Negotiations off to a good start

Contract negotiations for the 2020 CCAHE faculty contract are underway and there are many positive signs:

Both teams have agreed to meet consistently every week throughout fall quarter. This is promising and may allow us to develop a momentum of cooperation. Negotiations is time consuming, and one of our greatest challenges in our last round of negotiations was that we weren't able to meet but once every three or four weeks. The commitment to meet regularly will allow us to make progress. It also indicates a mutual desire to work together. 

Another good sign is that both teams have agreed to adhere to group norms and a more structured approach to bargaining.

These changes in our approach are already paying off. We've tentatively agreed to three proposals. This is great news!

Some questions around bargaining have come up including:

Who is on the bargainging team and how are bargaining team members chosen?

Traditionally, it's challenging to find faculty who are willing to serve on the bargaining team so there isn't a specific policy for choosing team members. About a dozen faculty members were asked to serve, and we've been able to compile a team of five - Chris Boucher, Tobias Peterson, Arwen Spicer, Kimberly Sullivan and Suzanne Southerland. 

Who decides what is negotiated and why isn't the list of negotiation items widely shared?

The negotiation team spent about 40 hours this summer combing the contract for needed corrections, language to be updated, and policy to be changed. With respect to policy, many of the changes we're proposing have been ideas shared by members. For several months, CCAHE elicited negotiation ideas from faculty. Some of these ideas, such as increasing the number of full-time faculty, are commonsensical policy changes that would obviously benefit students.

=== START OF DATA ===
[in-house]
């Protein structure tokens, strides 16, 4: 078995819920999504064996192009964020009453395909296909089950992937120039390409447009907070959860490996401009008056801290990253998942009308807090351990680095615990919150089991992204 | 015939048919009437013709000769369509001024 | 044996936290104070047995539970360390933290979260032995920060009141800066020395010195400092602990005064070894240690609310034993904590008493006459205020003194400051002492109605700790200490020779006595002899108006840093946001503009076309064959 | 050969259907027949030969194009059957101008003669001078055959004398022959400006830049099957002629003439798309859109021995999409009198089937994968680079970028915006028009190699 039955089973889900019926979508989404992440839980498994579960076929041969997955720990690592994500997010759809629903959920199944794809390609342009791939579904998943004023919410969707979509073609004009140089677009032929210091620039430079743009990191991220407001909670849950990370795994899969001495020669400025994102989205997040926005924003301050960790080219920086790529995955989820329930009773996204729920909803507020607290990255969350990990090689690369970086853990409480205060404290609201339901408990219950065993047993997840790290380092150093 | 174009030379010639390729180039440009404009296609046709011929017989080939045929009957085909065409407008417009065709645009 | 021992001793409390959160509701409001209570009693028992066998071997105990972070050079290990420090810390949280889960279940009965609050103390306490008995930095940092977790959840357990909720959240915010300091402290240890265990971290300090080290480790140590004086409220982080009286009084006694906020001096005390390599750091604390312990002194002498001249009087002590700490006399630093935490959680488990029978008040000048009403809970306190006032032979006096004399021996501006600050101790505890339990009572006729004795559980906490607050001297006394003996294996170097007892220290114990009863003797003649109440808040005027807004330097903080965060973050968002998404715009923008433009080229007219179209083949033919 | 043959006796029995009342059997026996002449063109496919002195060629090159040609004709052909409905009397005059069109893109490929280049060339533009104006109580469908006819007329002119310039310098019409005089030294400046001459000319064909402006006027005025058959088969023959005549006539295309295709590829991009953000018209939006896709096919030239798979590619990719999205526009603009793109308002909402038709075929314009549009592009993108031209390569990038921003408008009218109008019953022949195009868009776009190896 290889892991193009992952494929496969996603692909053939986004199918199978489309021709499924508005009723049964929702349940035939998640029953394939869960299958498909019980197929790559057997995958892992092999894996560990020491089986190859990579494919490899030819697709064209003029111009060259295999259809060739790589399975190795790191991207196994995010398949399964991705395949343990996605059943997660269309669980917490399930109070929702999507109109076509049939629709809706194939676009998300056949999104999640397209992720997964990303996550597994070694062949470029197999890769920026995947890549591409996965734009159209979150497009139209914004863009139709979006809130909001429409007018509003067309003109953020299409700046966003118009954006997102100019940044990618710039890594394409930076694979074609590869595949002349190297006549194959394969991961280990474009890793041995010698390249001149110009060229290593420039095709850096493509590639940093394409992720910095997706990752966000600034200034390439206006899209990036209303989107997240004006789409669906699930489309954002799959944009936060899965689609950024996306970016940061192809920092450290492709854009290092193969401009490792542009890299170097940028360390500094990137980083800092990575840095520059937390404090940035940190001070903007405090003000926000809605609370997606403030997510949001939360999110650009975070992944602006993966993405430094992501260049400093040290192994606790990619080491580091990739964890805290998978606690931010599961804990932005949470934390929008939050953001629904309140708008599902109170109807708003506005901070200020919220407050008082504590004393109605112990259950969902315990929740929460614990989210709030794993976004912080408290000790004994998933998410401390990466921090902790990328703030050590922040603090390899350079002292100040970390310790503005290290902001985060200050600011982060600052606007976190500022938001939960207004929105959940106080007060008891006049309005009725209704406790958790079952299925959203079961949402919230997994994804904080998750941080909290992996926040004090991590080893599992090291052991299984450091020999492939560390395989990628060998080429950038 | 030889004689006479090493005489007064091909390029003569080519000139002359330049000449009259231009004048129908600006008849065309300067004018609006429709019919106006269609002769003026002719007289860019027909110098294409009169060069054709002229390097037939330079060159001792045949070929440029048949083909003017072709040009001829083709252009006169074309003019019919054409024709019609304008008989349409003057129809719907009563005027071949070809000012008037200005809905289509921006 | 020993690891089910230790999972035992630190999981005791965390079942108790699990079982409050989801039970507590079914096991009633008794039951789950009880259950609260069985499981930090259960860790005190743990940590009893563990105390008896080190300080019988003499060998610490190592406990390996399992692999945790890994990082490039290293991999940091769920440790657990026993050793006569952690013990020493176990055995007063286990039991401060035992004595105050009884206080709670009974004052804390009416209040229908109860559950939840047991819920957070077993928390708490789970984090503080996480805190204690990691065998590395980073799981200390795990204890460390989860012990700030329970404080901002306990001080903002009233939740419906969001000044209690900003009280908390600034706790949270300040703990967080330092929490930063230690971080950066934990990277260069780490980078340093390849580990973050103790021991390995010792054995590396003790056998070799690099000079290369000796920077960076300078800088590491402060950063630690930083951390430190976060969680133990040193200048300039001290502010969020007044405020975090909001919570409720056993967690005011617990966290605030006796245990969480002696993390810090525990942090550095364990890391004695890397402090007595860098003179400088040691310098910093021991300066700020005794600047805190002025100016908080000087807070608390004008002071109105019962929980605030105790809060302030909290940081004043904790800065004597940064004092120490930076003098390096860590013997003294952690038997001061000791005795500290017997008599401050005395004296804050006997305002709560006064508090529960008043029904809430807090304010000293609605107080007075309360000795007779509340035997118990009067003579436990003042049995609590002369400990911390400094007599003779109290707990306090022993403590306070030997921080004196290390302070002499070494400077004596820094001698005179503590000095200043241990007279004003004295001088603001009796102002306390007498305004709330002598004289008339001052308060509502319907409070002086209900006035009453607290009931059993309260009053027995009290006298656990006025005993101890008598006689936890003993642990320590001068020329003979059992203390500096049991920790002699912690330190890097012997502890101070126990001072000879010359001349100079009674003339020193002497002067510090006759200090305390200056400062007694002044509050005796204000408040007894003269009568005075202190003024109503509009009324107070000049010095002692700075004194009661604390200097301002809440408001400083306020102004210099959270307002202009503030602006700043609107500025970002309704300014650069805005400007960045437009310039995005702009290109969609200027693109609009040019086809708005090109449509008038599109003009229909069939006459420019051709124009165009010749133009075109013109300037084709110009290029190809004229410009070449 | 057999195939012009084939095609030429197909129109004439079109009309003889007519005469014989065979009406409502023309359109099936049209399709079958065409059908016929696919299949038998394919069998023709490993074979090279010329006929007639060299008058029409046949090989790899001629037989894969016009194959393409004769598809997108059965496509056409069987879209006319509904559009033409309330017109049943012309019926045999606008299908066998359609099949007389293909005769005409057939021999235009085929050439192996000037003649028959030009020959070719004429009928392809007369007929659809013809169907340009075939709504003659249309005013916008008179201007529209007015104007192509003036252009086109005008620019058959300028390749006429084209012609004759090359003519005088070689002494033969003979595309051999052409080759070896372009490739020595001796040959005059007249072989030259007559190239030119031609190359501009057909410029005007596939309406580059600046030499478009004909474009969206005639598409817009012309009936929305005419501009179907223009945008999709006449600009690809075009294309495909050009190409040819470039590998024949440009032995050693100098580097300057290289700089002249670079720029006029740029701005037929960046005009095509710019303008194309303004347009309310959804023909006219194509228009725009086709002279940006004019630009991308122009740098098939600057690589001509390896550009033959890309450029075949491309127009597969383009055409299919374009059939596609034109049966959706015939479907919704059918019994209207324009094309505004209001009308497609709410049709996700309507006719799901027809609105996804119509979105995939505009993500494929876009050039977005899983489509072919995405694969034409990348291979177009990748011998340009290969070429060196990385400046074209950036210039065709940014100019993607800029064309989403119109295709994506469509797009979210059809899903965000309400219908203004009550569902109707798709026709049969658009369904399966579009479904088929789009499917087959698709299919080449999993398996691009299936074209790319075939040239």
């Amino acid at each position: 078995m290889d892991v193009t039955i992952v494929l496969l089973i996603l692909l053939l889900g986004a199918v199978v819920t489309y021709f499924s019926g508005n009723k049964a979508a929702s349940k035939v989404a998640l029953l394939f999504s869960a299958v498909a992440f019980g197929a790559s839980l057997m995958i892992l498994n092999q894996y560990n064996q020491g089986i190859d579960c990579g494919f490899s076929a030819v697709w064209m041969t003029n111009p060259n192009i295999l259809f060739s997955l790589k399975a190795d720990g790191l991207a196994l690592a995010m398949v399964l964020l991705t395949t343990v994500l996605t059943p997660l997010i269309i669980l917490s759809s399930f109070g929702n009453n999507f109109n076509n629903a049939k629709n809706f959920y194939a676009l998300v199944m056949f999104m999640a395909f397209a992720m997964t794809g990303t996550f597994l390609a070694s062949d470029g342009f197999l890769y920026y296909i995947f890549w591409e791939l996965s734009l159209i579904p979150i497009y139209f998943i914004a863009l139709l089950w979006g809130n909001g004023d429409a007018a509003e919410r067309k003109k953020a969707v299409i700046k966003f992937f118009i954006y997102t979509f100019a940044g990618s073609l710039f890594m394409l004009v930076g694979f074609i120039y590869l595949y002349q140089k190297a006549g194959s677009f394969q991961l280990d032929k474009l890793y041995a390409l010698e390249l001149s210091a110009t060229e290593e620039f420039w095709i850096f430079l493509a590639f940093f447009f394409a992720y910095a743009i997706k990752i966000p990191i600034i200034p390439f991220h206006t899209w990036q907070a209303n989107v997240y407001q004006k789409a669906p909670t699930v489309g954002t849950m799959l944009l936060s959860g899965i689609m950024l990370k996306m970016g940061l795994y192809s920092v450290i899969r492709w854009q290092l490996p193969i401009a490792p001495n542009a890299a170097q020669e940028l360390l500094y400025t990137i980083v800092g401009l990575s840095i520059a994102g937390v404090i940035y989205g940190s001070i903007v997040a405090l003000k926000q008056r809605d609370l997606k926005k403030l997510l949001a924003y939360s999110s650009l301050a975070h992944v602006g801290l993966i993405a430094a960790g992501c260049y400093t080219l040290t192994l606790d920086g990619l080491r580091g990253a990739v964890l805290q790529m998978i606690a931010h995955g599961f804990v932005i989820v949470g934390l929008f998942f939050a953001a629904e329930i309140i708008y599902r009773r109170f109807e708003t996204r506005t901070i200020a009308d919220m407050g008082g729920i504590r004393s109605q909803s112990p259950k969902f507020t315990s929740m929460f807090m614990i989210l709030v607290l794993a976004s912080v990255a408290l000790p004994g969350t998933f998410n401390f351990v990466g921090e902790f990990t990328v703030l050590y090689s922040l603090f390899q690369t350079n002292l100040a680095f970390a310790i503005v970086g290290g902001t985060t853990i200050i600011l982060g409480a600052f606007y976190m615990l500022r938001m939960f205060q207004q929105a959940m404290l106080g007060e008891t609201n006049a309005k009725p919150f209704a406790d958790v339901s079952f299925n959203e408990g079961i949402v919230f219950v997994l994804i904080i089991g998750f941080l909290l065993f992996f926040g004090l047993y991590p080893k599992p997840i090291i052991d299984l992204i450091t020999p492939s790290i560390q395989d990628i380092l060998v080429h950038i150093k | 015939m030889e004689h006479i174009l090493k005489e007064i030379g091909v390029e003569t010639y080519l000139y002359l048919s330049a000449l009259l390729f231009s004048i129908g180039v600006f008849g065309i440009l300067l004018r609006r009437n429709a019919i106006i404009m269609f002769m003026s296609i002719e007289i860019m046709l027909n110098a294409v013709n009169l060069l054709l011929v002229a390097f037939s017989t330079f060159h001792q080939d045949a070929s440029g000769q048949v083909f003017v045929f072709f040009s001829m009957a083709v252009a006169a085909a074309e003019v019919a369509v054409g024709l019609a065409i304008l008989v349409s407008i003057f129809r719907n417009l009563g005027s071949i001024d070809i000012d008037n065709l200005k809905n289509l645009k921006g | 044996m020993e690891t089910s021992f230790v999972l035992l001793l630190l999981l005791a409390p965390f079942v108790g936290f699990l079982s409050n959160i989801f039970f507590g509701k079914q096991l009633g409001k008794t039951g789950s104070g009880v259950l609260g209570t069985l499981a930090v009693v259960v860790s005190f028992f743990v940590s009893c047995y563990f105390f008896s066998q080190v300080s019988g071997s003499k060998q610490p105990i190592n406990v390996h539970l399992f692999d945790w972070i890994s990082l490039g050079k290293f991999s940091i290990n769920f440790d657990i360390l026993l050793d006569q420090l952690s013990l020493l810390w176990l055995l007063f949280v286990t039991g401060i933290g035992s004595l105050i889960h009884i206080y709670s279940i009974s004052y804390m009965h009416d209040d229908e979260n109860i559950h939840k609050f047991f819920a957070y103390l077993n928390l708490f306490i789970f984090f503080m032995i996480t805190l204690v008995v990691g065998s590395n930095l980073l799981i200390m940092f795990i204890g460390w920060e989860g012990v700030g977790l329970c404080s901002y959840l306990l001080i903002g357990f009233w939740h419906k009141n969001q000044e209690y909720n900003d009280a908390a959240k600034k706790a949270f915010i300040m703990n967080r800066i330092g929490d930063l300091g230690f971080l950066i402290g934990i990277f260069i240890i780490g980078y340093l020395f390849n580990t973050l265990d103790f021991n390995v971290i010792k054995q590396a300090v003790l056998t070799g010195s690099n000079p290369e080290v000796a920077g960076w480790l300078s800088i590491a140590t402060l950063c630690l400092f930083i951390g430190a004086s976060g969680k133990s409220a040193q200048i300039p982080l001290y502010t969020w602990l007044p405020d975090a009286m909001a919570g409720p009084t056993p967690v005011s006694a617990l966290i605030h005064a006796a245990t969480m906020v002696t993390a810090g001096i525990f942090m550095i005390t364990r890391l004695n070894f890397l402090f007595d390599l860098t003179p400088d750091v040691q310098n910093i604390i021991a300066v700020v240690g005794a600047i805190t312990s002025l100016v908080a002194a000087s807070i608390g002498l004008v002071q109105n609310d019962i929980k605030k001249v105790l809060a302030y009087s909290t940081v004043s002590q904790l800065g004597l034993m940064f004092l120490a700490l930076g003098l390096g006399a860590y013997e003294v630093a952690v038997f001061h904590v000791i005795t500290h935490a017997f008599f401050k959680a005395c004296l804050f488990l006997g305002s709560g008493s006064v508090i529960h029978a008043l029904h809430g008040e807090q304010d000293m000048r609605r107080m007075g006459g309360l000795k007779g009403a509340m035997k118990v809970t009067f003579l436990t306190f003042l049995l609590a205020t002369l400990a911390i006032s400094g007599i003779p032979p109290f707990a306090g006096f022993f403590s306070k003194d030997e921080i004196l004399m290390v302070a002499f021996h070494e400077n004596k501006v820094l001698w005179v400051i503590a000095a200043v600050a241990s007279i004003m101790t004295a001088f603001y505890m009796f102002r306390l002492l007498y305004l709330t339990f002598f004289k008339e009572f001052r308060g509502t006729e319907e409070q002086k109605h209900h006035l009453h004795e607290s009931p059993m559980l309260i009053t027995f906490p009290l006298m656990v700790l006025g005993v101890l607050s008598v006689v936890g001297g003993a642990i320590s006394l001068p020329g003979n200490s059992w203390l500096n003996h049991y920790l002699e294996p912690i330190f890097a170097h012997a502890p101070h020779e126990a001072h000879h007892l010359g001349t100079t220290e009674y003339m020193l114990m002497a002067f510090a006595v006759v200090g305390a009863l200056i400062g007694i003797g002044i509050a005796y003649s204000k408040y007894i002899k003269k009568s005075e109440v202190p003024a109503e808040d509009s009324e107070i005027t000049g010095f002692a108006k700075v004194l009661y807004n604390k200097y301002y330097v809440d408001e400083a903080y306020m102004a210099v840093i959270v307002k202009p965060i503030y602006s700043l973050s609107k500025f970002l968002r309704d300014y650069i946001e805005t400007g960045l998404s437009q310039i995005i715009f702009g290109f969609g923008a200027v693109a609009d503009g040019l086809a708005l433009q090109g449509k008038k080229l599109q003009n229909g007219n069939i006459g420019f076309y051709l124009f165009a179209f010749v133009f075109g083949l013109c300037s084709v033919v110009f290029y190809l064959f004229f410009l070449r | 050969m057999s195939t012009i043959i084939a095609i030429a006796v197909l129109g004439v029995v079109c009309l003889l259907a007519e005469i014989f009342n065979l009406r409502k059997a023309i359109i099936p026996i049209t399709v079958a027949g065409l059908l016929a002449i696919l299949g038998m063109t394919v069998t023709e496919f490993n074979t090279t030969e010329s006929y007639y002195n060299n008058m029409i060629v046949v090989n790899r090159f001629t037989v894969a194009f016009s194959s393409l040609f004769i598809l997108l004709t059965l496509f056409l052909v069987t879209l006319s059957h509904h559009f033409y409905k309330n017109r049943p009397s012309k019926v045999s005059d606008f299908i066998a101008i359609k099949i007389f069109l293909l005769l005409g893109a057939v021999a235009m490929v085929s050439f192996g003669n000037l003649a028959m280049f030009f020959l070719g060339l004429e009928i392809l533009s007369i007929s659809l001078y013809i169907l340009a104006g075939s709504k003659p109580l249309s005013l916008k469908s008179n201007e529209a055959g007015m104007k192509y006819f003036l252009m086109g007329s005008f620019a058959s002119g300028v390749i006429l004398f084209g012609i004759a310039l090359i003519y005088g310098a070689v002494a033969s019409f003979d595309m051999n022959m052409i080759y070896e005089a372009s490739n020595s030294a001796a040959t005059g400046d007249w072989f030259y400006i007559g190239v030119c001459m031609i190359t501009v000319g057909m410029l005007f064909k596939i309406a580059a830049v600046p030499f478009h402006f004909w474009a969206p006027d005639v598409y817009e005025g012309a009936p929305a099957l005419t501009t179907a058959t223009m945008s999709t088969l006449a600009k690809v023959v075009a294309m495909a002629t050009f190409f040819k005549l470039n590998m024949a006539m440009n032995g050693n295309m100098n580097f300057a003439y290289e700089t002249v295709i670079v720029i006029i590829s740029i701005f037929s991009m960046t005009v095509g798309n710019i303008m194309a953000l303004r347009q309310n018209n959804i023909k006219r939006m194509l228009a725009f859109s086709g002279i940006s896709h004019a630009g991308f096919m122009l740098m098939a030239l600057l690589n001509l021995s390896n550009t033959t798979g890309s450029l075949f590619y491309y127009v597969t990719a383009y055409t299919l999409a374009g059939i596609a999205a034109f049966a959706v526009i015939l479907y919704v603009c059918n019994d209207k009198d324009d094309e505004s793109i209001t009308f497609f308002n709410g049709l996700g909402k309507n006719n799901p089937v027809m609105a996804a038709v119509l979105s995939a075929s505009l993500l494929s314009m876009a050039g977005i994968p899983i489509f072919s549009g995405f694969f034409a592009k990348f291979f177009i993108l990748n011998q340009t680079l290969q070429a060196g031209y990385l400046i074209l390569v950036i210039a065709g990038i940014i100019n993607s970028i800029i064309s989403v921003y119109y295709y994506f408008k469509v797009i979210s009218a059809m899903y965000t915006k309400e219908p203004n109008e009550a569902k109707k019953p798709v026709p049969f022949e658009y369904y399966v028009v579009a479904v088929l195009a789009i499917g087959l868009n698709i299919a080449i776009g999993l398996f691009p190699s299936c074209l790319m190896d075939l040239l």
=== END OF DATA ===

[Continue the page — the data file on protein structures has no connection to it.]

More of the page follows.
At this point in the process, the proposals aren't widely shared for a number of reasons:

We don't want to create false hope only to disappoint members later on. For example, if we communicate out that we'll be negotiating an increase in full-time positions and we're not able to actualize this proposal, many members may be disappointed. This is a minor reason, but it's not unrealistic.

We don't want to cause confusion. Rumors start quickly. We proposed several changes to the contract, some of which just won't materialize. However, once we start talking about these proposals, some members may start believeing that these changes are on the horizon. In other words, we made proposals that may not come to be. 

We don't want to show our hand. Invariably, communicating out to membership about our proposals makes public which proposals we value most. With this knowledge, the other team gains leverage. Negotiations is like a boxing match. Knowing vulnerabiliies and knowing from where the next punch is coming are both helpful.